Attendees at a Los Angeles County Democratic Party post-election party… (Michael Robinson Chavez…)
SACRAMENTO — Proposals to ease the state's three-strikes sentencing law and stiffen penalties for human trafficking -- part of a group of measures that would reshape the justice system -- held comfortable leads in voting returns early Wednesday.
A measure to abolish the death penalty was trailing badly, however, and Gov. Jerry Brown's plan to raise taxes and prevent deep cuts to public education was leading, though narrowly.
For The Record
Los Angeles Times Thursday, November 08, 2012 Home Edition Main News Part A Page 4 News Desk 1 inches; 39 words Type of Material: Correction
Ballot measures: An article in the Nov. 7 Section A about the voting on statewide ballot propositions said that more than $500,000 was expected to have been spent in California in this election. The correct figure is $500 million.
In other contests, voters were opposing an initiative to label genetically engineered foods and leaning against one to curb organized labor's clout in state politics.
Californians were rejecting by a wide margin a measure to raise income taxes to boost school spending, while favoring another to eliminate a corporate tax break to help balance Sacramento's books. Voters seemed opposed to efforts to retool the way California crafts budgets and change state law to create a new car insurance discount. A referendum that would uphold newly drawn state Senate districts appeared headed for victory.
More than $500,000 was expected to have been spent in California this election, most of it in initiative fights.
The election gave voters their first opportunity to weigh in on the death penalty since they reaffirmed capital punishment in 1978. Overturning one or both of the state's most iconic and controversial tough-on-crime sentencing laws would mark a significant reversal for Californians, who overwhelmingly approved the three-strikes law nearly two decades ago.
"This historic victory overturns the long-held conventional wisdom that it's impossible to fix our most extreme and unjust crime laws -- and hopefully inspires future efforts," said Dan Newman, a spokesman for the three-strikes measure, Proposition 36.
Brown had pitched Proposition 30, his $6 billion-a-year tax hike on sales and high-income earners as the linchpin of his plan to restore fiscal sanity to Sacramento -- the central promise of his gubernatorial campaign. He said he was confident his campaign had overcome his well-funded opposition.
The criminal justice measures were among the most controversial on the ballot.
Proponents of Proposition 34 created the measure to replace capital punishment with life in prison without parole, a change they said could save the state as much as $130 million a year by effectively eliminating capital trials, reducing appeals and cutting the cost of special housing. The measure would require convicted killers to work while in prison, direct their earnings to their victims and earmark $100 million for police to solve murders and rapes.
Opponents, primarily law enforcement and victims' groups, countered that any savings could be consumed by healthcare costs for lifetime inmates.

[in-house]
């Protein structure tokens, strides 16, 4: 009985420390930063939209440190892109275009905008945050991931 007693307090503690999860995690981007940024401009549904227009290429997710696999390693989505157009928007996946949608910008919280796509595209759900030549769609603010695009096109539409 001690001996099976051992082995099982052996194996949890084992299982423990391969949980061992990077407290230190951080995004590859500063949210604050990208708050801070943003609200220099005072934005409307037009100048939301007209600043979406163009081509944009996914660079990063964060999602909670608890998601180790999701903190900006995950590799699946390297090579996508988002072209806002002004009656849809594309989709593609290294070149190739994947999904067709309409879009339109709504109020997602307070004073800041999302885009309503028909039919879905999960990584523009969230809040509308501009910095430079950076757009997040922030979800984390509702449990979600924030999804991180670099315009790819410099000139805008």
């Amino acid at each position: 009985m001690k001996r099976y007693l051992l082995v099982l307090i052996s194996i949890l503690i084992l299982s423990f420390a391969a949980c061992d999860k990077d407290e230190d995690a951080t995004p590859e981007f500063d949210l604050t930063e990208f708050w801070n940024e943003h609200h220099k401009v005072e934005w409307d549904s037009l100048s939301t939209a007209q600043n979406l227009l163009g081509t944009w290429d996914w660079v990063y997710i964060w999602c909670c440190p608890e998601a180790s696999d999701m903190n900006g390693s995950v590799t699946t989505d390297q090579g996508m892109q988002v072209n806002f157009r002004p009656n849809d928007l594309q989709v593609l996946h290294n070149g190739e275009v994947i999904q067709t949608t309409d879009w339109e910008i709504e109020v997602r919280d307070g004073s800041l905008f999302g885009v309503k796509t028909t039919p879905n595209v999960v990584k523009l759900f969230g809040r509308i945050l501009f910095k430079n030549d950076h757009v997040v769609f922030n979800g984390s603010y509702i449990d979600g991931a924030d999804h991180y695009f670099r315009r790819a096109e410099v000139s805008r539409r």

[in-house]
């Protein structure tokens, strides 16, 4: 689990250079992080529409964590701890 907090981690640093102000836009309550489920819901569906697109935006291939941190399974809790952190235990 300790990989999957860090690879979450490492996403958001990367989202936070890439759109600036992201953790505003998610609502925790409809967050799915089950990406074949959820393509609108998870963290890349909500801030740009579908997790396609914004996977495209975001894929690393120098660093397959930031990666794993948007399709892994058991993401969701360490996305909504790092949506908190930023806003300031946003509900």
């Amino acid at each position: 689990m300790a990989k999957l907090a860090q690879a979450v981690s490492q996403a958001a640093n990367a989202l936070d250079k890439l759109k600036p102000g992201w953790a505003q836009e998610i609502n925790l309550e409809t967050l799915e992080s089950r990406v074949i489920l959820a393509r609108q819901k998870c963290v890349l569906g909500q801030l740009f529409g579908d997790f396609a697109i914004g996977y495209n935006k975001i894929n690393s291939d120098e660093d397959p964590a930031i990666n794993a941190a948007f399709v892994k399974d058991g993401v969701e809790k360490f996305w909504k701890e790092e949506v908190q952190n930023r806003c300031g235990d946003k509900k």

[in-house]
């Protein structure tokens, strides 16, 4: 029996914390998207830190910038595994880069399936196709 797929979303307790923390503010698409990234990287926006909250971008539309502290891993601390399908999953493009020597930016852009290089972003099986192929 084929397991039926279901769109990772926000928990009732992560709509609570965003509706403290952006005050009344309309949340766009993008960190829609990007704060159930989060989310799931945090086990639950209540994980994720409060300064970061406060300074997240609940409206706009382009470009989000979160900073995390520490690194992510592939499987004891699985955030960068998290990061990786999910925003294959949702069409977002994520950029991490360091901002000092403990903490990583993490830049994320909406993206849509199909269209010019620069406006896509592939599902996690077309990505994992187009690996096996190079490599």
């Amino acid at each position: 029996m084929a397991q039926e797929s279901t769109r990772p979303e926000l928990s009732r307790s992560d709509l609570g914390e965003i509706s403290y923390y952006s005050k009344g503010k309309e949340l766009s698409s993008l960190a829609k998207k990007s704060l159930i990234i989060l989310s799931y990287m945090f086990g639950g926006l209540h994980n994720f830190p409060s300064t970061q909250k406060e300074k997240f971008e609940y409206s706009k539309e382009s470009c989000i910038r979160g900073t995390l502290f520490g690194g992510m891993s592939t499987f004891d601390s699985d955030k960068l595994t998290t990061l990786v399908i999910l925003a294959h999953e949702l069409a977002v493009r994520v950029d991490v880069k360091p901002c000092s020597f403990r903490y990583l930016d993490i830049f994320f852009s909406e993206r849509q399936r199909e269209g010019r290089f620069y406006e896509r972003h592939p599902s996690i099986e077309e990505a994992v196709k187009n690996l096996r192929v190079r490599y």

Backers of Proposition 36 urged Californians to change the three-strikes sentencing law so offenders whose third strikes were relatively minor, such as shoplifting or drug possession, could no longer be given 25 years to life in prison. Inmates doing that kind of time for non-serious offenses could ask for a sentence reduction.
Opponents noted that current law already allows prosecutors and judges to spare a third-striker the maximum sentence.
Backers of a third justice-related measure, Proposition 35, promoted increased punishment for sex trafficking of a minor, from a maximum eight-year sentence to up to life in prison. The proposal would also increase the fine, from a cap of $100,000 to a maximum of $1.5 million.
The governor had been flogging his tax measure, Proposition 30, for months. His plan included a quarter-cent state sales tax increase for four years, plus seven years of higher income taxes -- elevated one to three percentage points -- on those making more than $250,000 annually.
Opponents cast the measure as a Sacramento power grab, arguing in a multimillion-dollar ad campaign that Brown was misleading voters by saying all the new revenue would go to schools. In fact, some of it could be used for other government programs.
Millionaire civil-rights lawyer Molly Munger bankrolled Proposition 38, to increase income taxes for most Californians to raise funds primarily for schools and early childhood education. Tom Steyer, a Bay Area investor, funded Proposition 39, his bid to end a controversial corporate tax break and use the money -- about $1 billion a year -- to help balance the budget and pay for a new green-energy program.
The fight over union fundraising, Proposition 32, was the most expensive race on the ballot, drawing $64 million from organized labor alone and a torrent of television advertising.
Backers billed the measure as an even-handed effort to curb the influence of special interests that would bar unions and corporations from using payroll deductions to raise money for political campaigns. Opponents criticized the measure as a deceptive attempt to hobble organized labor, which depends on payroll deductions to raise funds.